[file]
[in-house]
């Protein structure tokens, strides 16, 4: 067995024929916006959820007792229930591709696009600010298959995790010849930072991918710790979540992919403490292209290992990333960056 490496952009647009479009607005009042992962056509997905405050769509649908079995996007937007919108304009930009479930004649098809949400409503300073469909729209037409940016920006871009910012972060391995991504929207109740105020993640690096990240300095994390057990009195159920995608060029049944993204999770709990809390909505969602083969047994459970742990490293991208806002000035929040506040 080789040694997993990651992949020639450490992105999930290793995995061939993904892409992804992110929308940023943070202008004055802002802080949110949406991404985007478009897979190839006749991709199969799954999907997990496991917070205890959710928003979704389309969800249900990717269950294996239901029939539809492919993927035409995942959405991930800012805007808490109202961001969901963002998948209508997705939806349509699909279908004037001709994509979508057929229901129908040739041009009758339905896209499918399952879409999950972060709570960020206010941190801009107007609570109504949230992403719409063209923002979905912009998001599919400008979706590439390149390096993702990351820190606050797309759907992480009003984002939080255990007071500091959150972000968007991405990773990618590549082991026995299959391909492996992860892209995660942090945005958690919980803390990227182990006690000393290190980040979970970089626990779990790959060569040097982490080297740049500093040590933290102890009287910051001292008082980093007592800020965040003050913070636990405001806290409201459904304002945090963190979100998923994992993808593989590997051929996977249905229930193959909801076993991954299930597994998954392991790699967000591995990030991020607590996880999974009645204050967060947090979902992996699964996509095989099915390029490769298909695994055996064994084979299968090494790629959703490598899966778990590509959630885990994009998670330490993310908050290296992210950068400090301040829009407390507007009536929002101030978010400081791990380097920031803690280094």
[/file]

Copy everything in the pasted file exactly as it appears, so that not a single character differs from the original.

[in-house]
């Protein structure tokens, strides 16, 4: 067995024929916006959820007792229930591709696009600010298959995790010849930072991918710790979540992919403490292209290992990333960056 490496952009647009479009607005009042992962056509997905405050769509649908079995996007937007919108304009930009479930004649098809949400409503300073469909729209037409940016920006871009910012972060391995991504929207109740105020993640690096990240300095994390057990009195159920995608060029049944993204999770709990809390909505969602083969047994459970742990490293991208806002000035929040506040 080789040694997993990651992949020639450490992105999930290793995995061939993904892409992804992110929308940023943070202008004055802002802080949110949406991404985007478009897979190839006749991709199969799954999907997990496991917070205890959710928003979704389309969800249900990717269950294996239901029939539809492919993927035409995942959405991930800012805007808490109202961001969901963002998948209508997705939806349509699909279908004037001709994509979508057929229901129908040739041009009758339905896209499918399952879409999950972060709570960020206010941190801009107007609570109504949230992403719409063209923002979905912009998001599919400008979706590439390149390096993702990351820190606050797309759907992480009003984002939080255990007071500091959150972000968007991405990773990618590549082991026995299959391909492996992860892209995660942090945005958690919980803390990227182990006690000393290190980040979970970089626990779990790959060569040097982490080297740049500093040590933290102890009287910051001292008082980093007592800020965040003050913070636990405001806290409201459904304002945090963190979100998923994992993808593989590997051929996977249905229930193959909801076993991954299930597994998954392991790699967000591995990030991020607590996880999974009645204050967060947090979902992996699964996509095989099915390029490769298909695994055996064994084979299968090494790629959703490598899966778990590509959630885990994009998670330490993310908050290296992210950068400090301040829009407390507007009536929002101030978010400081791990380097920031803690280094």